* Keep your answers very short and very focused. This can take practice because we all like to ramble on. Don’t! It never comes across well, even in a friendly interview.
* After they have asked each question, feel free to take a few moments to collect your thoughts before you start your answer. They will edit out the question anyway. Do not ever let them rush you. Do not ever engage in a rapid fire back and forth because this is where you are most likely to misspeak. Your watchdog friend should feel free to interrupt with “Let’s take a break” right in the middle of a question if they feel it’s appropriate. If you take a break, remember, mic off.
* If you feel like you are in the process of flubbing answer, immediately stop and say “that’s not correct, let me try starting over” and then just start over. Feel free to do this multiple times if necessary. If they try to use the start of your flubbed answer, it will look pretty bad for them when you release your audio recording showing they used something that they knew was “not correct”.
* If they surprise you with a question that you are unprepared to answer. Immediately stand up. The reason is that it can be a very effective technique to ask their “zinger” and let the shot hang on your uncomfortable expression. If you stand up, the camera shot is of your zipper – something they are unlikely to linger on for very long. Keep in mind that standing up is the only sure way to “scrub” an interview shot. Feel free to use it as often as needed. A good pretext can be reaching over to get your print out of the questions so you can note that this question wasn’t on there.
* If it is becoming clear that this is a hostile interview, don’t waste time making grand points that eloquently prove your case. If it’s good for your position, they simply won’t use it. This is like a legal deposition or police questioning. What you say can only be bad for you, never good.
* You may need to question the question if it’s of the “when did you stop beating your wife” category. This is perfectly acceptable to do. It’s your interview too. However, never have this kind of discussion with the mic on or in view of the camera. There is usually an additional shotgun mic on the camera that provides a less perfect but still usable audio feed if they choose. Also keep in mind that the interviewer’s radio mic can pick you up as well if they are within a few feet of you.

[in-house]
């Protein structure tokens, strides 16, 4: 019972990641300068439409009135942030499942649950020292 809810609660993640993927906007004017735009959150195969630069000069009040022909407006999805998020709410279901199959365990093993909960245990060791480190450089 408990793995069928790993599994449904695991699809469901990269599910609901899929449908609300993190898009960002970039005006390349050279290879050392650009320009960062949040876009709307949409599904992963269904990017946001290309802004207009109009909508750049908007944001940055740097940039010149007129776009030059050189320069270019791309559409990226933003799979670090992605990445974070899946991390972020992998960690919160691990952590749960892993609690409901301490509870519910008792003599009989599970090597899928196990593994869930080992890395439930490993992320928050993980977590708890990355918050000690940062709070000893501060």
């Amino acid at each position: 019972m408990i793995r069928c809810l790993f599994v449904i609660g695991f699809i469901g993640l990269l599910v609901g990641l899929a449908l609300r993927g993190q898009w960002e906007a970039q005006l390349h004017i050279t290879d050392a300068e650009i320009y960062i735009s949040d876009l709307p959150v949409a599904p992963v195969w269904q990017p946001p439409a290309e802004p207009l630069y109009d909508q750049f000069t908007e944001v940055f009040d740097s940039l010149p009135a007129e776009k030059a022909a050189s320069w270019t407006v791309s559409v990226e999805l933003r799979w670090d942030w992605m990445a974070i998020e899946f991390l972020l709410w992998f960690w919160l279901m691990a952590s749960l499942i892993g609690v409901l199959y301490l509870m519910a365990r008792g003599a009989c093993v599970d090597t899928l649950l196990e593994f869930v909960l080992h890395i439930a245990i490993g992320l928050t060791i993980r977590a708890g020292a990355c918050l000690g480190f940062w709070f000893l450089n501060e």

* If the interviewer keeps circling back and re-asking basically the same question in different ways, that means that he’s not happy with how your response is coming across. In a hostile situation this means you are doing very well! Now the key is to simply smile and “play broken record”. Keep repeating the exact same answer verbatim. Do not expand on it. Do not add to it. Nada. This might feel uncomfortable at first but just do it. They can’t use what they don’t have.
* When you feel that you’ve said what you want them to have then feel free to end the interview (even if the half-hour isn’t up). Just stand up, turn off the mic, grab your recorder, make some polite excuse and make like Elvis and leave the building. Let your watchdog observe them as they pack up and leave.
After the Interview:
* Before they leave, they may want to get what is called “B-Roll” footage of you walking about your environs. Whether you decide to grant this request or not will depend on how things have gone up to this point. If you are sure they are hostile or are unsure, then I suggest not granting this. It won’t help your position and it will give them lots of footage over which they can add their own narrative that will probably be damning to you.
* If they do turn out to be hostile to your position then, sadly, the best you can hope for is that they don’t use any of your interview at all. That means that they didn’t get anything from you that would help them make their case. Congratulations! That’s as close to a perfect score as you can hope for in this twisted game.
I hope that helps…